Ascorbic Acid Changes Growth of Food-Borne Pathogens in the Early Stage of Biofilm Formation
Jana Przekwas , Natalia Wiktorczyk , Anna Budzyńska , Ewa Wałecka-Zacharska , Eugenia Gospodarek-Komkowska
AbstractSince bacterial biofilm may contribute to the secondary contamination of food during the manufacturing/processing stage there is a need for new methods allowing its effective eradication. Application of food additives such as vitamin C already used in food industry as antioxidant food industry antioxidants may be a promising solution. The aim of this research was evaluation of the impact of vitamin C (ascorbic acid), in a range of concentrations 2.50 µg mL−1–25.0 mg mL−1, on biofilms of Staphylococcus aureus, Escherichia coli, and Listeria monocytogenes strains isolated from food. The efficacy of ascorbic acid was assessed based on the reduction of optical density (λ = 595 nm). The greatest elimination of the biofilm was achieved at the concentration of vitamin C of 25.0 mg mL−1. The effect of the vitamin C on biofilm, however, was strain dependent. The concentration of 25.0 mg mL−1 reduced 93.4%, 74.9%, and 40.5% of E. coli, L. monocytogenes, and S. aureus number, respectively. For E. coli and S. aureus lower concentrations were ineffective. In turn, for L. monocytogenes the biofilm inhibition was observed even at the concentration of 0.25 mg mL−1. The addition of vitamin C may be helpful in the elimination of bacterial biofilms. Nonetheless, some concentrations can induce growth of the pathogens, posing risk for the consumers’ health.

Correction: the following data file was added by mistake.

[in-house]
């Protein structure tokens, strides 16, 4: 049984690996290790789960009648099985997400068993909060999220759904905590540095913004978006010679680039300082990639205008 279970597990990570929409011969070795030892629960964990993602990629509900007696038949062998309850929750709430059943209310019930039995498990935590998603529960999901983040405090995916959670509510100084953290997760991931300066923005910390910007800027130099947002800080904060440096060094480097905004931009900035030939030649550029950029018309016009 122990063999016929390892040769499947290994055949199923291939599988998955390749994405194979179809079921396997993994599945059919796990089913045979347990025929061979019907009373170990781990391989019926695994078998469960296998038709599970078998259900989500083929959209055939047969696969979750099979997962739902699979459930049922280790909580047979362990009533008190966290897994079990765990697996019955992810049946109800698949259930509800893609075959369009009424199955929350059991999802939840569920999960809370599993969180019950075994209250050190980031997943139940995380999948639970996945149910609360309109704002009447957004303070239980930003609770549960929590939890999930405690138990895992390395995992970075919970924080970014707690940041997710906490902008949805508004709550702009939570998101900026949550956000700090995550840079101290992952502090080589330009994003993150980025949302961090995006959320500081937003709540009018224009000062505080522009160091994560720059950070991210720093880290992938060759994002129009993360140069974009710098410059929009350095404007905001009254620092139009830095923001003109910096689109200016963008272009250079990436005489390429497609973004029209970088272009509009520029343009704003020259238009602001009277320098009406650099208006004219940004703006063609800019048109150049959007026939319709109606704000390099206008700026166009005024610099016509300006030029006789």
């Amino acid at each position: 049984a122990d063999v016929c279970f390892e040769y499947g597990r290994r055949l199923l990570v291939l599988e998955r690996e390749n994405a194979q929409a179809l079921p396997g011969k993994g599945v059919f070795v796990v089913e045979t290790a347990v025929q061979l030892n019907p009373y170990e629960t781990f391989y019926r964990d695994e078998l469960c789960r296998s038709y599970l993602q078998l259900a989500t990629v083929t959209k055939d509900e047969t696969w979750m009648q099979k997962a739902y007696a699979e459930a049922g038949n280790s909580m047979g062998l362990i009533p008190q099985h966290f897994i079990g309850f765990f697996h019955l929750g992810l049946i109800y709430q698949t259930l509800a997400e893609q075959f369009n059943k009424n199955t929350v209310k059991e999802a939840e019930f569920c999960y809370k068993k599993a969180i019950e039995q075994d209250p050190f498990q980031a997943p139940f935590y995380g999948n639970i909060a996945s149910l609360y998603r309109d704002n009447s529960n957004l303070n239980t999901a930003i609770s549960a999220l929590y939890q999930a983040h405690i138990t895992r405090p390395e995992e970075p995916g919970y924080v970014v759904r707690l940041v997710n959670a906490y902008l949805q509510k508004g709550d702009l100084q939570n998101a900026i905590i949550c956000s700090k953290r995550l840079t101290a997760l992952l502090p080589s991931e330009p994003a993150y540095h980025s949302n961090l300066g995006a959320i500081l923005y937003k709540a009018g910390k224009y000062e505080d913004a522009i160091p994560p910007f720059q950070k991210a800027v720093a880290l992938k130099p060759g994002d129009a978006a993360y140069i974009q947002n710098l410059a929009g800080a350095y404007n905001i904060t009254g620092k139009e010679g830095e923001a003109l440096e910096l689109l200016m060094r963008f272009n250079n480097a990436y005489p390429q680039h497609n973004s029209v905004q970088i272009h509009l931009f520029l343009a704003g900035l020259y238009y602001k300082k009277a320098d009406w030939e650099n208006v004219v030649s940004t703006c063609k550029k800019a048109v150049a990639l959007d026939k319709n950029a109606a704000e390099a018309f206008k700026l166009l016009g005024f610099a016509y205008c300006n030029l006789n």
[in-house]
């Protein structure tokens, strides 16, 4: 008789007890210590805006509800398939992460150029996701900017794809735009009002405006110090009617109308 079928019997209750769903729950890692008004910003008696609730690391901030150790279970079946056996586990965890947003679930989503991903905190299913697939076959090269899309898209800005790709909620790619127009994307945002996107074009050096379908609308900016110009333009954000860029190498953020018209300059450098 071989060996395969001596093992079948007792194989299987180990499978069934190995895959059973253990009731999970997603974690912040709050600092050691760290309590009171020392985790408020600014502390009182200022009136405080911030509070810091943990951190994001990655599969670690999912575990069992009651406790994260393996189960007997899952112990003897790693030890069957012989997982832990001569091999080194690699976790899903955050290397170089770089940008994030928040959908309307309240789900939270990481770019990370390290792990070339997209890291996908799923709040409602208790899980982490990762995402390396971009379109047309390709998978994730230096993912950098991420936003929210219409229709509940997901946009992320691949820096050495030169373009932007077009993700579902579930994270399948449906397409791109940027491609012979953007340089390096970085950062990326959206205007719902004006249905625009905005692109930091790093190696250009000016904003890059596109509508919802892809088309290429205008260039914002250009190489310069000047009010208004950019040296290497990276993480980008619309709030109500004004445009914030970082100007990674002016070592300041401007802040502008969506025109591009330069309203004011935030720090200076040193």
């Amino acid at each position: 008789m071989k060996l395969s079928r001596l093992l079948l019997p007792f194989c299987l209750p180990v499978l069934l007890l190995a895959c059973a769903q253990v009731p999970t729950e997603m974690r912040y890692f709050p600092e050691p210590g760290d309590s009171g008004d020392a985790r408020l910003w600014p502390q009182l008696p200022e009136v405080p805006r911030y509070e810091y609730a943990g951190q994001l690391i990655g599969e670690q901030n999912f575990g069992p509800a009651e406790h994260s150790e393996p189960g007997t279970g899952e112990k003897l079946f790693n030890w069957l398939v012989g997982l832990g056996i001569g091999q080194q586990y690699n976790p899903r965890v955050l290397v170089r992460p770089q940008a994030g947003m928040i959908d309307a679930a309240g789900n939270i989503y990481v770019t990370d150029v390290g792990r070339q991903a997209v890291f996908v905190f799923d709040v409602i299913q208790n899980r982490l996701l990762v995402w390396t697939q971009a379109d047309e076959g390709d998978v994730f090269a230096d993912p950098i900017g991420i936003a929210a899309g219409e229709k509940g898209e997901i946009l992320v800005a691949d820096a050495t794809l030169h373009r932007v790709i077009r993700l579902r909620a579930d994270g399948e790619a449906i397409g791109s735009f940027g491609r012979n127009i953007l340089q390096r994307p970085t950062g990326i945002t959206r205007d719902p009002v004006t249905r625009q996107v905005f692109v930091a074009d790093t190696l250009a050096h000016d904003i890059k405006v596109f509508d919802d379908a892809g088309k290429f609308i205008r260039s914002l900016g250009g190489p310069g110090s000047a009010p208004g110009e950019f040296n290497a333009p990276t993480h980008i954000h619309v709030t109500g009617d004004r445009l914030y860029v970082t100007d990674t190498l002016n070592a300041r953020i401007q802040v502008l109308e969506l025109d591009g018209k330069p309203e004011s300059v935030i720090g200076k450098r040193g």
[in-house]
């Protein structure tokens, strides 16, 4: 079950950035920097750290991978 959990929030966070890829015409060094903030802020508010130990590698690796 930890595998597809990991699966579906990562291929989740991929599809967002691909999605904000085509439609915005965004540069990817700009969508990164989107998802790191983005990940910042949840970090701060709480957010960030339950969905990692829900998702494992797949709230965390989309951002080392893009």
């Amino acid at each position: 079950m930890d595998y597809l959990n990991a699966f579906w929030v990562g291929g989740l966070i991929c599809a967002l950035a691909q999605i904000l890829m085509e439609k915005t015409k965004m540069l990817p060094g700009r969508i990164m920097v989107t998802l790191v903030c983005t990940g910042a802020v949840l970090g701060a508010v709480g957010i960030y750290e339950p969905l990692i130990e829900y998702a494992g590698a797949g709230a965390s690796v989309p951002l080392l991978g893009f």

|Journal series||Microorganisms, ISSN 2076-2607, (N/A 20 pkt)|
|Publication size in sheets||0.5|
|Keywords in English||vitamin C; ascorbic acid; biofilm; food; Listeria monocytogenes; Escherichia coli; Staphylococcus aureus|
|License||Journal (articles only); author's original; ; after publication|
|Score||= 20.0, 10-05-2021, ArticleFromJournal|
|Publication indicators||= 1; = 0; : 2018 = 4.167 (2)|
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